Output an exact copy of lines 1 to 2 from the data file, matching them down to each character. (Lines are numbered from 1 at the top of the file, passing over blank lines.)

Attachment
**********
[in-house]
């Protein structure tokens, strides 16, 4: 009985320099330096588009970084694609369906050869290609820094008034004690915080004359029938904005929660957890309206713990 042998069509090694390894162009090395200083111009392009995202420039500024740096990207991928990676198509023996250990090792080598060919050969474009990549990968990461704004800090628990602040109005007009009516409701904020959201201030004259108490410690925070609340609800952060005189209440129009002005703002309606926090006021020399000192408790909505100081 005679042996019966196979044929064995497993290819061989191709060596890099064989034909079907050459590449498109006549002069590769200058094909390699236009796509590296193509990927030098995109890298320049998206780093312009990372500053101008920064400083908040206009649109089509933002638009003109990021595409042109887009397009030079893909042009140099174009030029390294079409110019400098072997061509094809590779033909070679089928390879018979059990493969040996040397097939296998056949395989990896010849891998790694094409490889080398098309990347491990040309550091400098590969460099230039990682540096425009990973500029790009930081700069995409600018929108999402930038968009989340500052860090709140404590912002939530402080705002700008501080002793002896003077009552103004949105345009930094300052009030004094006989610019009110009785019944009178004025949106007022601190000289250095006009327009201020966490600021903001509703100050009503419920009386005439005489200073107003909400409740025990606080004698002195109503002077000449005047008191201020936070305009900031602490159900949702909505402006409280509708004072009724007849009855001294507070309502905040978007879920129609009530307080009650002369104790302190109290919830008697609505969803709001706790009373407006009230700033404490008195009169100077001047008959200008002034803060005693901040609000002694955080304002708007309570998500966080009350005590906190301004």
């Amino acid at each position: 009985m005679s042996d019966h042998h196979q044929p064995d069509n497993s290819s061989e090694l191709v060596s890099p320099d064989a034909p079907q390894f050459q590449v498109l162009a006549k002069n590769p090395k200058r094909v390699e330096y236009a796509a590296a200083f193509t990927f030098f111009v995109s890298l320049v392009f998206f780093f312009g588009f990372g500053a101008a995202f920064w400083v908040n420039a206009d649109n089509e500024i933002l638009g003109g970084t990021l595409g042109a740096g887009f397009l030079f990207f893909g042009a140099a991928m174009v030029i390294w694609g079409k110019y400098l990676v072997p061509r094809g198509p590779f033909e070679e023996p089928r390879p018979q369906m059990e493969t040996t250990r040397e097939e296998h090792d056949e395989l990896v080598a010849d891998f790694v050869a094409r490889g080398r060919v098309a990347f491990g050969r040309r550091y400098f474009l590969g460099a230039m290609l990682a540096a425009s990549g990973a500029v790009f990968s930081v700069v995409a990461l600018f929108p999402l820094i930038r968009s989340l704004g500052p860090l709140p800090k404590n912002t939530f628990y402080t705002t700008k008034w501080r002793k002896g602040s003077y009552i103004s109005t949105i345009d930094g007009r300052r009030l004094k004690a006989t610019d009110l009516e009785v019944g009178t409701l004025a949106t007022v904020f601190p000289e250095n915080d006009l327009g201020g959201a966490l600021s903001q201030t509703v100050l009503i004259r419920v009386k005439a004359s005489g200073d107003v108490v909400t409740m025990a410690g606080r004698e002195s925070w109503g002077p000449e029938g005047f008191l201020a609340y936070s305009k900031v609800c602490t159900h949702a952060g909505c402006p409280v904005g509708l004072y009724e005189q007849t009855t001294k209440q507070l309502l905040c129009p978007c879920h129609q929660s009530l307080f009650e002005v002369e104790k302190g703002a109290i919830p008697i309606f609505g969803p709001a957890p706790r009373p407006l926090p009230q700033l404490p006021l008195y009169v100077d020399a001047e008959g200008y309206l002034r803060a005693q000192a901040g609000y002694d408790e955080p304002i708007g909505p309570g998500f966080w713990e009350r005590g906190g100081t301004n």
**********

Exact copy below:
[in-house]
């Protein structure tokens, strides 16, 4: 009985320099330096588009970084694609369906050869290609820094008034004690915080004359029938904005929660957890309206713990 042998069509090694390894162009090395200083111009392009995202420039500024740096990207991928990676198509023996250990090792080598060919050969474009990549990968990461704004800090628990602040109005007009009516409701904020959201201030004259108490410690925070609340609800952060005189209440129009002005703002309606926090006021020399000192408790909505100081 005679042996019966196979044929064995497993290819061989191709060596890099064989034909079907050459590449498109006549002069590769200058094909390699236009796509590296193509990927030098995109890298320049998206780093312009990372500053101008920064400083908040206009649109089509933002638009003109990021595409042109887009397009030079893909042009140099174009030029390294079409110019400098072997061509094809590779033909070679089928390879018979059990493969040996040397097939296998056949395989990896010849891998790694094409490889080398098309990347491990040309550091400098590969460099230039990682540096425009990973500029790009930081700069995409600018929108999402930038968009989340500052860090709140404590912002939530402080705002700008501080002793002896003077009552103004949105345009930094300052009030004094006989610019009110009785019944009178004025949106007022601190000289250095006009327009201020966490600021903001509703100050009503419920009386005439005489200073107003909400409740025990606080004698002195109503002077000449005047008191201020936070305009900031602490159900949702909505402006409280509708004072009724007849009855001294507070309502905040978007879920129609009530307080009650002369104790302190109290919830008697609505969803709001706790009373407006009230700033404490008195009169100077001047008959200008002034803060005693901040609000002694955080304002708007309570998500966080009350005590906190301004």